“Free people trade. They form associations. They employ one another. They create communities. Even “atomized individuals” tend to form molecules.” – Virginia Postrel
“It is thus that man, who can only subsist in society, was fitted by nature to that situation for which he was made. All the members of human society stand in need of each other’s assistance, and all are likewise exposed to mutual injuries.” – Adam Smith
FEE recently published Why We Should Teach Girls to be Individualists Instead of Feminists. Unsurprisingly (sigh.) it has been doing exceptionally well on libertarian social media. But replace every instance of “feminist” in the piece with “Christian”, “Jew”, or “Muslim”, and it should quickly become obvious that a blanket condemnation of groups isn’t necessary or even helpful for libertarians.
The selective distaste for feminism among libertarians, even those who aren’t particularly conservative or right-wing, is not only inconsistent (normally a deal breaker for this particular coalition), it is ahistorical. See also here, here, here, here, here, here, here, here, and… look, you can use Google, right?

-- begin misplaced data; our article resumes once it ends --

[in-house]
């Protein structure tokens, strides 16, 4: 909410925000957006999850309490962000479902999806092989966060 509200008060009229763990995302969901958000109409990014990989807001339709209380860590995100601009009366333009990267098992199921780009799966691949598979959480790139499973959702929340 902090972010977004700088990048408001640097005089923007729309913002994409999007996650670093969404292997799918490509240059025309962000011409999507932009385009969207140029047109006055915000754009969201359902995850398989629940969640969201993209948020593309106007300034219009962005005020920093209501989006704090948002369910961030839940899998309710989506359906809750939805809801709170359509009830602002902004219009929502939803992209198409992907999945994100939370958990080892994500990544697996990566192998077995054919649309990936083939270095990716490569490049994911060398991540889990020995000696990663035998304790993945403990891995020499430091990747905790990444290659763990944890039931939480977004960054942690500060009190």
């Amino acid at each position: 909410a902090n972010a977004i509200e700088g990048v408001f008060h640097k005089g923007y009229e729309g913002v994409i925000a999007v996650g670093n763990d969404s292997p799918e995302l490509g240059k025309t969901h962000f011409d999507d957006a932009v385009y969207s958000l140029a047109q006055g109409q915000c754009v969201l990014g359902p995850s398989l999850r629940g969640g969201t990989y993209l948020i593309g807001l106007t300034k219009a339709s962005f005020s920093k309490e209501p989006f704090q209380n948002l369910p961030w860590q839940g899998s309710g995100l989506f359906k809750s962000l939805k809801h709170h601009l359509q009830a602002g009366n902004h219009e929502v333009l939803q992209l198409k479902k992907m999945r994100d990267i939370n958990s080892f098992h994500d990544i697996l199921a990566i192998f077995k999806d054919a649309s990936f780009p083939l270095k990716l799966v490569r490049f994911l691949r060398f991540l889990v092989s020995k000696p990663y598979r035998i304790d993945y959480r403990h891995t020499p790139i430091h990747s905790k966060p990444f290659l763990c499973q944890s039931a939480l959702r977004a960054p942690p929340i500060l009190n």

Feminism has been a part of liberalism for a very long time—including the radical liberalism that makes up much of the history of libertarianism—because liberals believe in the importance of the individual. There are feminists who reject or undermine the role of individualism. There are members of most groups who do so. But though libertarians might eventually convince feminists otherwise with enough indignant foot stomping, there’s nothing inherently collectivist about feminism.
So, yes. Of course we should teach kids to see themselves as empowered individuals and not as merely members of a group. They need to understand they’re not helpless. People are not just victims or just lucky. Hard work and character matter, and knowing so is crucial to kids feeling that they can become the person they want to be and strive for the life they deem worth living.
But it’s irresponsible (and, frankly, naïve) not also to teach kids that groups, both the ones we choose and the ones we don’t, matter in a liberal society. Our ability to choose our groups (religion, friends, work, school, associations) is a fundamental freedom. But as choosing groups is social, so are the ways in which people both in and outside of groups see them.
That’s why it’s naïve not to teach both girls and boys the ways they might be seen because they are girls or boys. As the joke goes, I might not believe in sexism, but sexism believes in me. Changing that ought to be an aspiration for liberals.
So teach kids that individuals are equal and that that means the groups into which we fall ought not to matter to how we judge one another. But teach them also that for many people those groups do matter. Denying it will leave them vulnerable to a world that doesn’t live up to an individualist’s ideal. Knowing it will empower them to stand up for themselves and others against prejudice and injustice.